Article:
Thursday, April 07, 2005


From the Miami Herald:
Teenage offenders in a Pompano Beach halfway house will benefit from the nation's first ever faith-based mentoring program.

Under a $336,000 grant from the U.S. Department of Justice, Broward Intensive Halfway House will recruit and train volunteer mentors from area churches, synagogues, and mosques. The facility is one of six statewide selected for program.

"It's not an easy population, but we're looking for volunteers who sincerely want to listen," said house director John Sherman.

Most of the 24 boys at the home have bounced around the juvenile justice system, racking up multiple offenses. Because they are minors -- 14 to 18 years old -- their families have consented to treatment, and must consent to have them take part in the program.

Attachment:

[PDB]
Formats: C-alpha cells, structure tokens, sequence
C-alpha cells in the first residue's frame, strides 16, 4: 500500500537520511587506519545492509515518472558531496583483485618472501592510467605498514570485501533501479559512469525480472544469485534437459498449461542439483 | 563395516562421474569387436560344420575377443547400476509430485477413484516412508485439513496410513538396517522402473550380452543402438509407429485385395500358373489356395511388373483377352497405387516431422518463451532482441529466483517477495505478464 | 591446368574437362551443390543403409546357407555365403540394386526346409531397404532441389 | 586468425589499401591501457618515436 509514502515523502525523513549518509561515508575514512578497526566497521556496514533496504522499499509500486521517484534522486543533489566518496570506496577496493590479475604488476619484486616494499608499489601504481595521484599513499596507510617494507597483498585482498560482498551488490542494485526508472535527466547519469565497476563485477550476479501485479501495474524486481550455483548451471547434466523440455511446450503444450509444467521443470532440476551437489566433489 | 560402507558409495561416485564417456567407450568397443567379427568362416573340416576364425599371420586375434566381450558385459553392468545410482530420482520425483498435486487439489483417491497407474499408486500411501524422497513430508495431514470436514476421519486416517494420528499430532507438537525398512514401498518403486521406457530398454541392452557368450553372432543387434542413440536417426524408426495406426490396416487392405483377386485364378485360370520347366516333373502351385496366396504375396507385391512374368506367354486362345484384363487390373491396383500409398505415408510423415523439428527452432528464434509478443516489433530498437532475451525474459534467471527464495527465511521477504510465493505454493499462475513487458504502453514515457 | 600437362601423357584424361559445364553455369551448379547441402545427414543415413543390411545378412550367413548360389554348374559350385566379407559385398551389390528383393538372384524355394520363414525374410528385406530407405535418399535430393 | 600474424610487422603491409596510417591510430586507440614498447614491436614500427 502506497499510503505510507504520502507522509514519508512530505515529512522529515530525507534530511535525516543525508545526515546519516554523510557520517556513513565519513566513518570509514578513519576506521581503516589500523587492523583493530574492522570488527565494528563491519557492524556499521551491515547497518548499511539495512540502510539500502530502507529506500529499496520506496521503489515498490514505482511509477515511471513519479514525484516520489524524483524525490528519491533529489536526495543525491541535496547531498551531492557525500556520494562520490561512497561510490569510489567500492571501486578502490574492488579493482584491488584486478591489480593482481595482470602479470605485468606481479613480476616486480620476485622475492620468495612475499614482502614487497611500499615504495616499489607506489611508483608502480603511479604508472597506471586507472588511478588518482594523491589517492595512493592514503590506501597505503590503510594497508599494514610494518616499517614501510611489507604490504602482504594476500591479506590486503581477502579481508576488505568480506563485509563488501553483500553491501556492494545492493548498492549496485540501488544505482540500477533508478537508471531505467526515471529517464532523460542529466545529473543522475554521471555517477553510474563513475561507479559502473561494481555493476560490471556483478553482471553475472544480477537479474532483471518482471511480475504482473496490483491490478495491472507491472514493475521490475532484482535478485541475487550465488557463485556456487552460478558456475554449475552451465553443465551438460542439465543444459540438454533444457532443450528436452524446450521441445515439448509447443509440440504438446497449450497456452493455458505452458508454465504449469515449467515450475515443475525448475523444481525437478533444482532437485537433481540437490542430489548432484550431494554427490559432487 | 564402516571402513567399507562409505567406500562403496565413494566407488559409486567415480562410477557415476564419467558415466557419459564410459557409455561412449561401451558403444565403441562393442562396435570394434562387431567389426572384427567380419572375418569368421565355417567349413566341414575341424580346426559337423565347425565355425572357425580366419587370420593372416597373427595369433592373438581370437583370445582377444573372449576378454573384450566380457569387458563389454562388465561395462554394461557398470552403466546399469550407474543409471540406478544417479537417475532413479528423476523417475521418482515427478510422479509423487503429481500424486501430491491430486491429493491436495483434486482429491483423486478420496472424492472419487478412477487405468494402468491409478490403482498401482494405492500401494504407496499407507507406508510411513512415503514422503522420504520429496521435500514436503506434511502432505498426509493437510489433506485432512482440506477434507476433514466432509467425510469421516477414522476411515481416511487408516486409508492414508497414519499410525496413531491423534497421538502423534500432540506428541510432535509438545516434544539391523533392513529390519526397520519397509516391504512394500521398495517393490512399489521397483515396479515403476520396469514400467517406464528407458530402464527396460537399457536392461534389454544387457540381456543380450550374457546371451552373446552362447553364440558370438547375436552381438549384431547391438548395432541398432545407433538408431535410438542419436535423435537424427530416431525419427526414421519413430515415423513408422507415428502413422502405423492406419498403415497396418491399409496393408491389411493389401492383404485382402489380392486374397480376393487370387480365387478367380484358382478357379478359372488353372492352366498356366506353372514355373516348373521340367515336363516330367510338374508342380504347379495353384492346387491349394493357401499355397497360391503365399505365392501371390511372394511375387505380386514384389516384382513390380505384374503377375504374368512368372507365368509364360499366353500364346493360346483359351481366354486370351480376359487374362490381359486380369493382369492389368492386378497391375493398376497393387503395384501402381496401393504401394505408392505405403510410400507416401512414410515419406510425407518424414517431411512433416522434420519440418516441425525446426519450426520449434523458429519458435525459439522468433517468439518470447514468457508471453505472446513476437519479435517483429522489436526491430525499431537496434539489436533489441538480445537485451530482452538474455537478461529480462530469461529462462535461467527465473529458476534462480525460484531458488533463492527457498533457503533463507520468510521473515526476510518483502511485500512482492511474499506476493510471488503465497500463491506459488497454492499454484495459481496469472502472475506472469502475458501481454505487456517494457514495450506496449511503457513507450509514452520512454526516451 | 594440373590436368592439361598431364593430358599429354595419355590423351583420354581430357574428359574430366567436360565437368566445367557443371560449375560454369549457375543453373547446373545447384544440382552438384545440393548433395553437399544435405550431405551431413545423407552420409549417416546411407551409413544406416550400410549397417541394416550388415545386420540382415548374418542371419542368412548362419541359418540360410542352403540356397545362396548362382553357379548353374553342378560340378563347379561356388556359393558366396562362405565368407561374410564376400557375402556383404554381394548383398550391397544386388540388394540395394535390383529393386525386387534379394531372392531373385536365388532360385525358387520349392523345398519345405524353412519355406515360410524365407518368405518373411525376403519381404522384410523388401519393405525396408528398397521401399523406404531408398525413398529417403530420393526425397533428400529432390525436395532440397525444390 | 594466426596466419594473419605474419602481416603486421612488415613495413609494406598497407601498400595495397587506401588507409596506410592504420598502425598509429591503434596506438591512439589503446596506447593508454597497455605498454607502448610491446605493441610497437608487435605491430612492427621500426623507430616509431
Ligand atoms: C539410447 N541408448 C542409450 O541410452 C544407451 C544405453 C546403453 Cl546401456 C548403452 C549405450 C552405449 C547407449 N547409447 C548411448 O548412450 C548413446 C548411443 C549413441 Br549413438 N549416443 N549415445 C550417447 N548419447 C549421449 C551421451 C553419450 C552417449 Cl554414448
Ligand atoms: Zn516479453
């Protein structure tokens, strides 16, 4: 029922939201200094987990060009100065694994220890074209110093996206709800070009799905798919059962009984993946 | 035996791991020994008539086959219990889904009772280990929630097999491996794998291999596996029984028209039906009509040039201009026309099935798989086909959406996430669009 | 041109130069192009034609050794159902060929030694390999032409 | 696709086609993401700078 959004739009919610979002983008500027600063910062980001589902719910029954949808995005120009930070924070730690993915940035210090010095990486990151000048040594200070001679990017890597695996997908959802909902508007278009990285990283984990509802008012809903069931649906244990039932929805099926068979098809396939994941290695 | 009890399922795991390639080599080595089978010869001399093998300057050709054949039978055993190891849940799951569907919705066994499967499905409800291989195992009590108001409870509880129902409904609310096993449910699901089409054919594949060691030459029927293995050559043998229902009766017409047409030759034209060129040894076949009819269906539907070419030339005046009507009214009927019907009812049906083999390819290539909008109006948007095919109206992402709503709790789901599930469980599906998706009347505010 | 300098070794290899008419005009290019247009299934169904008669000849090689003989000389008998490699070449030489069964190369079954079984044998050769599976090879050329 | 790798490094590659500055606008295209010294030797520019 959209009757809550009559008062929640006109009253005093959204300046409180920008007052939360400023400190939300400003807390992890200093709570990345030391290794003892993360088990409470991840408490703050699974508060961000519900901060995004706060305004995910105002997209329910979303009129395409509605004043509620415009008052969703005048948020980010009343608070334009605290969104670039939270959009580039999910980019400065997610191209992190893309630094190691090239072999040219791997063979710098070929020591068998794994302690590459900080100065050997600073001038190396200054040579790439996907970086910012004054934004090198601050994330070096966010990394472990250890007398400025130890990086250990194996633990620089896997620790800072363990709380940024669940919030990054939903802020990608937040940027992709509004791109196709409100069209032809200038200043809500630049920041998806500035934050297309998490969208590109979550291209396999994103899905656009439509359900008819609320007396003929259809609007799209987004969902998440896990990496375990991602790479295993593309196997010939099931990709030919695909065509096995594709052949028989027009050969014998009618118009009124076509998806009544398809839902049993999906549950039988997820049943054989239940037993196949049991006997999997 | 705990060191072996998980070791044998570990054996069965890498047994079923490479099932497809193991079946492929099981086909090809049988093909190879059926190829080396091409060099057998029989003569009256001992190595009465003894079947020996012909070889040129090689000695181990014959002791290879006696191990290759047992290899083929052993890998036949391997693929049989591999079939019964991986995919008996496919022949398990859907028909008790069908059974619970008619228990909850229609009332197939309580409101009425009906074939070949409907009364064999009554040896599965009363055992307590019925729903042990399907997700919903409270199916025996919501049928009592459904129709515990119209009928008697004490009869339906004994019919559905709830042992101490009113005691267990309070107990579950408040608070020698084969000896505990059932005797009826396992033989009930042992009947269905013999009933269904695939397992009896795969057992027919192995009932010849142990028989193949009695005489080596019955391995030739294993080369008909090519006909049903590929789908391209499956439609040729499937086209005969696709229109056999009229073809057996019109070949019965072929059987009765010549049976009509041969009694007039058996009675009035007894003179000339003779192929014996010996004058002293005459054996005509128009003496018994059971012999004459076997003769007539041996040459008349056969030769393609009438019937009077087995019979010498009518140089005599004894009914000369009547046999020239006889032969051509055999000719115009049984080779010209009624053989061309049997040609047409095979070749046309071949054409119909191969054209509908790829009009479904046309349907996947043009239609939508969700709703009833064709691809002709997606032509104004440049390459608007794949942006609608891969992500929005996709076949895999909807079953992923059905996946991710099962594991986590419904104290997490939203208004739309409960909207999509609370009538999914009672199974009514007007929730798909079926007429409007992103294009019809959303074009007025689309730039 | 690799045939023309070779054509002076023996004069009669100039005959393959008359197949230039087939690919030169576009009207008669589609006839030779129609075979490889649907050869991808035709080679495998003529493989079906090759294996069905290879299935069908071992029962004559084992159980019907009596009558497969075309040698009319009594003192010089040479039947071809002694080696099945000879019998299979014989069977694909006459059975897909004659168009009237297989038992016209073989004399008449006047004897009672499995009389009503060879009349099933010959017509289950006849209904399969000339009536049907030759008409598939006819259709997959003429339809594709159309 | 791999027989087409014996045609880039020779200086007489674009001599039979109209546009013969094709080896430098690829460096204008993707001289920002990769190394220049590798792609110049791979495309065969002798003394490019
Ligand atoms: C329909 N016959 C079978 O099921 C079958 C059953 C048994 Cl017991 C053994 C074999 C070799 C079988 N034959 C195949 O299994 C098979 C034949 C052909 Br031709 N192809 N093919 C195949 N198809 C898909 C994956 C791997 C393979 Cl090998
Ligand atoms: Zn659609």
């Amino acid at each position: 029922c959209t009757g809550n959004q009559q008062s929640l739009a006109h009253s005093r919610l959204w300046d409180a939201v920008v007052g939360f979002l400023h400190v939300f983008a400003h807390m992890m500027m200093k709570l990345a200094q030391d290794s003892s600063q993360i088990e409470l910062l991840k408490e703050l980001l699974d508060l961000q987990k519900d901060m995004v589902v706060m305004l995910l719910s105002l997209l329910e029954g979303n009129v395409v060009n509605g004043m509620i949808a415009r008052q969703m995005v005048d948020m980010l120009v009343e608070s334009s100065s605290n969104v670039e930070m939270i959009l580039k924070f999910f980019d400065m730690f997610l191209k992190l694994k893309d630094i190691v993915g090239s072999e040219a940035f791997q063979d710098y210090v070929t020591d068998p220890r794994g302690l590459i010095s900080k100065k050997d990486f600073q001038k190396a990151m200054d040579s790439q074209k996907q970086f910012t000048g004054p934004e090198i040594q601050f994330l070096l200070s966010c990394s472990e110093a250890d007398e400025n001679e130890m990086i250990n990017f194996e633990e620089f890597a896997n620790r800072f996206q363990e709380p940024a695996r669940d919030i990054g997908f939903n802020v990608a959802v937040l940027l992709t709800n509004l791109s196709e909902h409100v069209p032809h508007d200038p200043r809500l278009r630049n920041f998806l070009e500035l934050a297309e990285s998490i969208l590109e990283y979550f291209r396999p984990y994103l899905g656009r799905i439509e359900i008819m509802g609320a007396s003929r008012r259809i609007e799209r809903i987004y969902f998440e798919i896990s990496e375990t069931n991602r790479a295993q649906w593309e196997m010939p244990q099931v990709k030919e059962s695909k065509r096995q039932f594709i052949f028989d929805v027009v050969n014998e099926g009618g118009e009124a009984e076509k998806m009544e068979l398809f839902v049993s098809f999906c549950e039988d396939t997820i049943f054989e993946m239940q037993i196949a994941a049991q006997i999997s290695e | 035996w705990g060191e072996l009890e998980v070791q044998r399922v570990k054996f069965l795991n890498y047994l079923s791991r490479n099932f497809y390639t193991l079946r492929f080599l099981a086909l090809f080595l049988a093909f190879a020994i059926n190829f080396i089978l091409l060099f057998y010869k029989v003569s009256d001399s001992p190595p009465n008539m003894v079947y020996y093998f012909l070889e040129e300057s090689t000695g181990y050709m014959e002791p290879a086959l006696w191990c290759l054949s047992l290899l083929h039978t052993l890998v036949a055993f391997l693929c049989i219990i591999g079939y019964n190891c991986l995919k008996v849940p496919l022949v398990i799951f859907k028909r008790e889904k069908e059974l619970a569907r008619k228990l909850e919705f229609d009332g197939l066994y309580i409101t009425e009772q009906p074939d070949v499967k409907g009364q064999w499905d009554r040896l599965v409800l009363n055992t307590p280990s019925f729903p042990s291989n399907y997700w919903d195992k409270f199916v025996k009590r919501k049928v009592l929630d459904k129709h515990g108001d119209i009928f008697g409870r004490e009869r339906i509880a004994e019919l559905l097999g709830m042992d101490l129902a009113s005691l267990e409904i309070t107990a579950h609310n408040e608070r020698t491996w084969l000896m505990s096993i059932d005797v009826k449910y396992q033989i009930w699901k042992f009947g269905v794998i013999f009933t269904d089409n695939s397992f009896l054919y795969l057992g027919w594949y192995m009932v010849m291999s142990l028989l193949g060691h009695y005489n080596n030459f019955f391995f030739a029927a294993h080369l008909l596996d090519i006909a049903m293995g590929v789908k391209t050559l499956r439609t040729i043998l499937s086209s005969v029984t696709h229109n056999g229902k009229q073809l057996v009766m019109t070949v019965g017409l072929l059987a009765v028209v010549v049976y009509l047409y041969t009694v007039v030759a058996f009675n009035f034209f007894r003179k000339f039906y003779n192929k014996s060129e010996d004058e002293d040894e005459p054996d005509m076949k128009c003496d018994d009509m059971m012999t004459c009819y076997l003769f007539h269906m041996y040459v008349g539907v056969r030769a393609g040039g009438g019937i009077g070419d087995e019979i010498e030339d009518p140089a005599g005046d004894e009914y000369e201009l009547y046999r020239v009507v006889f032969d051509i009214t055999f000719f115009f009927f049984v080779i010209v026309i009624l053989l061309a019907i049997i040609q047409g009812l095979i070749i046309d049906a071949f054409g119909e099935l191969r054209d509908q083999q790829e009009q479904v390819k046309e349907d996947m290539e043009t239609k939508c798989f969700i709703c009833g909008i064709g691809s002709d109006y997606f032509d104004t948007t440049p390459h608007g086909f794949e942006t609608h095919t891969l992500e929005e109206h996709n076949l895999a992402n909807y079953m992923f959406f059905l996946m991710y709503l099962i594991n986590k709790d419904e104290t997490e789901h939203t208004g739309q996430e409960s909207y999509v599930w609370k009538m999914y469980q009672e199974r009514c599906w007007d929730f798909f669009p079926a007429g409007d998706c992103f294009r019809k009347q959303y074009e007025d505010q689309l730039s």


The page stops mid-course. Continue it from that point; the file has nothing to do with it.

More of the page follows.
Each mentor will work with a nondenominational chaplain and another volunteer.

"Christian, Jewish, Muslim -- we're not into changing these kids' faith or imposing one," said Sherman, 45. "This program is just another way to find people who want to get involved."


The University of Florida's criminology department will monitor the program with visits and interviews and deliver a report to the state.

So, let's get this straight. This is a program run by a government agency, not a church, that states it doesn't work on the kids' faith, and is overseen by a university.

And it's faith-based how?


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